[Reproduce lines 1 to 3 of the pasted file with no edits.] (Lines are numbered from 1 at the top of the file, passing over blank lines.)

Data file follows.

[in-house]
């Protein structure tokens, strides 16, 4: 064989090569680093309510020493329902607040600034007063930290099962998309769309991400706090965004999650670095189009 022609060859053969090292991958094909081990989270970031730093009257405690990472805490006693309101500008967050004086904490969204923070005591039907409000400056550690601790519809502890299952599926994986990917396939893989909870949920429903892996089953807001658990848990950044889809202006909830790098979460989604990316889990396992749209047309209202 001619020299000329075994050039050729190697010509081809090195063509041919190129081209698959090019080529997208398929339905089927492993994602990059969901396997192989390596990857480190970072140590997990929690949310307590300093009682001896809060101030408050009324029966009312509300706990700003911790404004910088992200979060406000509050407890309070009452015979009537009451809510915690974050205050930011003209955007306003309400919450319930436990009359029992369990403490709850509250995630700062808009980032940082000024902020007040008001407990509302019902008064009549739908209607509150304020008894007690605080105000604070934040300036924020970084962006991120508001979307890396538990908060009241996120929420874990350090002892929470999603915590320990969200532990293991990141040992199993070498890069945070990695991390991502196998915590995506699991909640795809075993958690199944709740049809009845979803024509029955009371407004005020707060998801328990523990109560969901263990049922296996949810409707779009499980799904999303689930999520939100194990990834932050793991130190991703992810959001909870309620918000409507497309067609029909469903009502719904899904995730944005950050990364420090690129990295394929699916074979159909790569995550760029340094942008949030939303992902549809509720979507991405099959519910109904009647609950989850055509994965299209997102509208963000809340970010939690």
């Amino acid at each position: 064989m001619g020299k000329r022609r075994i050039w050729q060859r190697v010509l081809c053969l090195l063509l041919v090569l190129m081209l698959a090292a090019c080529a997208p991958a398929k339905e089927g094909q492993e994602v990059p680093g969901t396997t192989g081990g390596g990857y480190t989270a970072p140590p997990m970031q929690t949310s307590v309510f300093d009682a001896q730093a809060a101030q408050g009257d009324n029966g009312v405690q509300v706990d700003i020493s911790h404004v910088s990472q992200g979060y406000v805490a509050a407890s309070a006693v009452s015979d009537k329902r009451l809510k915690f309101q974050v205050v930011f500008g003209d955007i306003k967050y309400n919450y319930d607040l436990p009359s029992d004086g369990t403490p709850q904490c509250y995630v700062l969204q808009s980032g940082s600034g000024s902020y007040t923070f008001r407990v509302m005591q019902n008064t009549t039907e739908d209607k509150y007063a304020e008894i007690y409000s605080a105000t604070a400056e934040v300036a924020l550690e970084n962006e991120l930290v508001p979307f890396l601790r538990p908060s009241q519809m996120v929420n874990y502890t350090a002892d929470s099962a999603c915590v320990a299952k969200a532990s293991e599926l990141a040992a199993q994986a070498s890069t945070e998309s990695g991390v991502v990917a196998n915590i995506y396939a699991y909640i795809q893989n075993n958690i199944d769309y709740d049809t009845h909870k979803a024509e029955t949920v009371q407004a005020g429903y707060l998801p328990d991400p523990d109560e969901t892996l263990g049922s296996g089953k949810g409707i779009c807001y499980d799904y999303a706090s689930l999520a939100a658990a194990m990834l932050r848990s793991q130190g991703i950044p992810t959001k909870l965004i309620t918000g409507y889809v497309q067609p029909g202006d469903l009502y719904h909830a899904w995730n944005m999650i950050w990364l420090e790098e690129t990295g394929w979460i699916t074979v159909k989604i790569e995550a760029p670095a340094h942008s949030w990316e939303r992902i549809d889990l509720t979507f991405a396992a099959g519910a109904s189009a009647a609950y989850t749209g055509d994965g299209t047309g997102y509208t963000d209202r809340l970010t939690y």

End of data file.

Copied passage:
[in-house]
């Protein structure tokens, strides 16, 4: 064989090569680093309510020493329902607040600034007063930290099962998309769309991400706090965004999650670095189009 022609060859053969090292991958094909081990989270970031730093009257405690990472805490006693309101500008967050004086904490969204923070005591039907409000400056550690601790519809502890299952599926994986990917396939893989909870949920429903892996089953807001658990848990950044889809202006909830790098979460989604990316889990396992749209047309209202 001619020299000329075994050039050729190697010509081809090195063509041919190129081209698959090019080529997208398929339905089927492993994602990059969901396997192989390596990857480190970072140590997990929690949310307590300093009682001896809060101030408050009324029966009312509300706990700003911790404004910088992200979060406000509050407890309070009452015979009537009451809510915690974050205050930011003209955007306003309400919450319930436990009359029992369990403490709850509250995630700062808009980032940082000024902020007040008001407990509302019902008064009549739908209607509150304020008894007690605080105000604070934040300036924020970084962006991120508001979307890396538990908060009241996120929420874990350090002892929470999603915590320990969200532990293991990141040992199993070498890069945070990695991390991502196998915590995506699991909640795809075993958690199944709740049809009845979803024509029955009371407004005020707060998801328990523990109560969901263990049922296996949810409707779009499980799904999303689930999520939100194990990834932050793991130190991703992810959001909870309620918000409507497309067609029909469903009502719904899904995730944005950050990364420090690129990295394929699916074979159909790569995550760029340094942008949030939303992902549809509720979507991405099959519910109904009647609950989850055509994965299209997102509208963000809340970010939690």
């Amino acid at each position: 064989m001619g020299k000329r022609r075994i050039w050729q060859r190697v010509l081809c053969l090195l063509l041919v090569l190129m081209l698959a090292a090019c080529a997208p991958a398929k339905e089927g094909q492993e994602v990059p680093g969901t396997t192989g081990g390596g990857y480190t989270a970072p140590p997990m970031q929690t949310s307590v309510f300093d009682a001896q730093a809060a101030q408050g009257d009324n029966g009312v405690q509300v706990d700003i020493s911790h404004v910088s990472q992200g979060y406000v805490a509050a407890s309070a006693v009452s015979d009537k329902r009451l809510k915690f309101q974050v205050v930011f500008g003209d955007i306003k967050y309400n919450y319930d607040l436990p009359s029992d004086g369990t403490p709850q904490c509250y995630v700062l969204q808009s980032g940082s600034g000024s902020y007040t923070f008001r407990v509302m005591q019902n008064t009549t039907e739908d209607k509150y007063a304020e008894i007690y409000s605080a105000t604070a400056e934040v300036a924020l550690e970084n962006e991120l930290v508001p979307f890396l601790r538990p908060s009241q519809m996120v929420n874990y502890t350090a002892d929470s099962a999603c915590v320990a299952k969200a532990s293991e599926l990141a040992a199993q994986a070498s890069t945070e998309s990695g991390v991502v990917a196998n915590i995506y396939a699991y909640i795809q893989n075993n958690i199944d769309y709740d049809t009845h909870k979803a024509e029955t949920v009371q407004a005020g429903y707060l998801p328990d991400p523990d109560e969901t892996l263990g049922s296996g089953k949810g409707i779009c807001y499980d799904y999303a706090s689930l999520a939100a658990a194990m990834l932050r848990s793991q130190g991703i950044p992810t959001k909870l965004i309620t918000g409507y889809v497309q067609p029909g202006d469903l009502y719904h909830a899904w995730n944005m999650i950050w990364l420090e790098e690129t990295g394929w979460i699916t074979v159909k989604i790569e995550a760029p670095a340094h942008s949030w990316e939303r992902i549809d889990l509720t979507f991405a396992a099959g519910a109904s189009a009647a609950y989850t749209g055509d994965g299209t047309g997102y509208t963000d209202r809340l970010t939690y």